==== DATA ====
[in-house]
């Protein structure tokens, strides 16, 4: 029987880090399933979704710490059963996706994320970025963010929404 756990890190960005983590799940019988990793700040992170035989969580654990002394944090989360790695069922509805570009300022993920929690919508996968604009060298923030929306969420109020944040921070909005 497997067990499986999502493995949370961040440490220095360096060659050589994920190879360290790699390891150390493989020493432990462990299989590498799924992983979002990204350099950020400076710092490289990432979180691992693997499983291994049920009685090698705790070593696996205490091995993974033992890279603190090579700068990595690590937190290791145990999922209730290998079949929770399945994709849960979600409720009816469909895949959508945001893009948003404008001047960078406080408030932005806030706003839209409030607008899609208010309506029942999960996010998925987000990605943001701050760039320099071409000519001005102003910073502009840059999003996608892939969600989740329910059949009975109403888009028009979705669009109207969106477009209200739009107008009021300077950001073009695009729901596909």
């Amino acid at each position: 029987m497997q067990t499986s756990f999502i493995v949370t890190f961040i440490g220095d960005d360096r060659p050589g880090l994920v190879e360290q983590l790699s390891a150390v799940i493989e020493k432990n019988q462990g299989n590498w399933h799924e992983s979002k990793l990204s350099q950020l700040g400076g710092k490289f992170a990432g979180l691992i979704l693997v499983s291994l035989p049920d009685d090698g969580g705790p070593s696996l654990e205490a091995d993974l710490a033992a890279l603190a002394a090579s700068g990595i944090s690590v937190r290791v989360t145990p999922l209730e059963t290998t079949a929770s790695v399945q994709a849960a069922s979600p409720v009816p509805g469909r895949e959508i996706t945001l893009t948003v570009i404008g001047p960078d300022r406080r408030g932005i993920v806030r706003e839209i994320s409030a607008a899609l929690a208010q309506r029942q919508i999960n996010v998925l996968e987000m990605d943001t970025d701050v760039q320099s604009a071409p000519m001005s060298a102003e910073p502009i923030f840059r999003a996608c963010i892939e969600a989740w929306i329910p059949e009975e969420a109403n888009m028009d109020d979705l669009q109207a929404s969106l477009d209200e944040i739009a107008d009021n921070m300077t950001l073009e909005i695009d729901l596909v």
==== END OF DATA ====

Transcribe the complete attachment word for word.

[in-house]
């Protein structure tokens, strides 16, 4: 029987880090399933979704710490059963996706994320970025963010929404 756990890190960005983590799940019988990793700040992170035989969580654990002394944090989360790695069922509805570009300022993920929690919508996968604009060298923030929306969420109020944040921070909005 497997067990499986999502493995949370961040440490220095360096060659050589994920190879360290790699390891150390493989020493432990462990299989590498799924992983979002990204350099950020400076710092490289990432979180691992693997499983291994049920009685090698705790070593696996205490091995993974033992890279603190090579700068990595690590937190290791145990999922209730290998079949929770399945994709849960979600409720009816469909895949959508945001893009948003404008001047960078406080408030932005806030706003839209409030607008899609208010309506029942999960996010998925987000990605943001701050760039320099071409000519001005102003910073502009840059999003996608892939969600989740329910059949009975109403888009028009979705669009109207969106477009209200739009107008009021300077950001073009695009729901596909």
């Amino acid at each position: 029987m497997q067990t499986s756990f999502i493995v949370t890190f961040i440490g220095d960005d360096r060659p050589g880090l994920v190879e360290q983590l790699s390891a150390v799940i493989e020493k432990n019988q462990g299989n590498w399933h799924e992983s979002k990793l990204s350099q950020l700040g400076g710092k490289f992170a990432g979180l691992i979704l693997v499983s291994l035989p049920d009685d090698g969580g705790p070593s696996l654990e205490a091995d993974l710490a033992a890279l603190a002394a090579s700068g990595i944090s690590v937190r290791v989360t145990p999922l209730e059963t290998t079949a929770s790695v399945q994709a849960a069922s979600p409720v009816p509805g469909r895949e959508i996706t945001l893009t948003v570009i404008g001047p960078d300022r406080r408030g932005i993920v806030r706003e839209i994320s409030a607008a899609l929690a208010q309506r029942q919508i999960n996010v998925l996968e987000m990605d943001t970025d701050v760039q320099s604009a071409p000519m001005s060298a102003e910073p502009i923030f840059r999003a996608c963010i892939e969600a989740w929306i329910p059949e009975e969420a109403n888009m028009d109020d979705l669009q109207a929404s969106l477009d209200e944040i739009a107008d009021n921070m300077t950001l073009e909005i695009d729901l596909v």